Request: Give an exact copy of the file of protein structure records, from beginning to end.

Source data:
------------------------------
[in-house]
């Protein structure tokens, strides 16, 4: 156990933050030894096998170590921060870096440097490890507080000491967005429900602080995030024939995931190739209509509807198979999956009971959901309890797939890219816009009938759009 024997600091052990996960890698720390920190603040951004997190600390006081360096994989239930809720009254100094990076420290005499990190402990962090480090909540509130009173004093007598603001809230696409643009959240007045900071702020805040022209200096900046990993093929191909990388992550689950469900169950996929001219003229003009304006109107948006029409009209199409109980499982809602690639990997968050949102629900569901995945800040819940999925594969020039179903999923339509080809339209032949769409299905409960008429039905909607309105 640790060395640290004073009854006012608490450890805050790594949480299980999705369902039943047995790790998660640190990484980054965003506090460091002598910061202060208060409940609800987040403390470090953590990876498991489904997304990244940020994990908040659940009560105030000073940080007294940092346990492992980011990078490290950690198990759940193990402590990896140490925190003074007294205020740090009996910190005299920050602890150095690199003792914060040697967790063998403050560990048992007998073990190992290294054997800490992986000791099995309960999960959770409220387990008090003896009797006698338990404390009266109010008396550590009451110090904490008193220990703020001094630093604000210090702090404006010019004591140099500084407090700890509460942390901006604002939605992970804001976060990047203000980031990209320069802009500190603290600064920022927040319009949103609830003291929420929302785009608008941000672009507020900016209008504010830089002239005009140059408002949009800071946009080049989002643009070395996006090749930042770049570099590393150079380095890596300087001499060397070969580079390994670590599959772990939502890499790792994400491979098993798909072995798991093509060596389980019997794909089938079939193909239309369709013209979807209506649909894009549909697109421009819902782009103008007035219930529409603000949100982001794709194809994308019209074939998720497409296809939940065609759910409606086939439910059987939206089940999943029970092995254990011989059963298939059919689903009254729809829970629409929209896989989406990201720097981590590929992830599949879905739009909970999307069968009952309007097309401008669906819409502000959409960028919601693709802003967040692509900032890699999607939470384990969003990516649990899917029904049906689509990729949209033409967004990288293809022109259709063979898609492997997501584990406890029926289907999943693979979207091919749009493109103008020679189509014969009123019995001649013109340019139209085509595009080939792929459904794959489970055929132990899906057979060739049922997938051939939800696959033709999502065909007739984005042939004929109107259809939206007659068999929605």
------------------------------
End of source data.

[in-house]
């Protein structure tokens, strides 16, 4: 156990933050030894096998170590921060870096440097490890507080000491967005429900602080995030024939995931190739209509509807198979999956009971959901309890797939890219816009009938759009 024997600091052990996960890698720390920190603040951004997190600390006081360096994989239930809720009254100094990076420290005499990190402990962090480090909540509130009173004093007598603001809230696409643009959240007045900071702020805040022209200096900046990993093929191909990388992550689950469900169950996929001219003229003009304006109107948006029409009209199409109980499982809602690639990997968050949102629900569901995945800040819940999925594969020039179903999923339509080809339209032949769409299905409960008429039905909607309105 640790060395640290004073009854006012608490450890805050790594949480299980999705369902039943047995790790998660640190990484980054965003506090460091002598910061202060208060409940609800987040403390470090953590990876498991489904997304990244940020994990908040659940009560105030000073940080007294940092346990492992980011990078490290950690198990759940193990402590990896140490925190003074007294205020740090009996910190005299920050602890150095690199003792914060040697967790063998403050560990048992007998073990190992290294054997800490992986000791099995309960999960959770409220387990008090003896009797006698338990404390009266109010008396550590009451110090904490008193220990703020001094630093604000210090702090404006010019004591140099500084407090700890509460942390901006604002939605992970804001976060990047203000980031990209320069802009500190603290600064920022927040319009949103609830003291929420929302785009608008941000672009507020900016209008504010830089002239005009140059408002949009800071946009080049989002643009070395996006090749930042770049570099590393150079380095890596300087001499060397070969580079390994670590599959772990939502890499790792994400491979098993798909072995798991093509060596389980019997794909089938079939193909239309369709013209979807209506649909894009549909697109421009819902782009103008007035219930529409603000949100982001794709194809994308019209074939998720497409296809939940065609759910409606086939439910059987939206089940999943029970092995254990011989059963298939059919689903009254729809829970629409929209896989989406990201720097981590590929992830599949879905739009909970999307069968009952309007097309401008669906819409502000959409960028919601693709802003967040692509900032890699999607939470384990969003990516649990899917029904049906689509990729949209033409967004990288293809022109259709063979898609492997997501584990406890029926289907999943693979979207091919749009493109103008020679189509014969009123019995001649013109340019139209085509595009080939792929459904794959489970055929132990899906057979060739049922997938051939939800696959033709999502065909007739984005042939004929109107259809939206007659068999929605």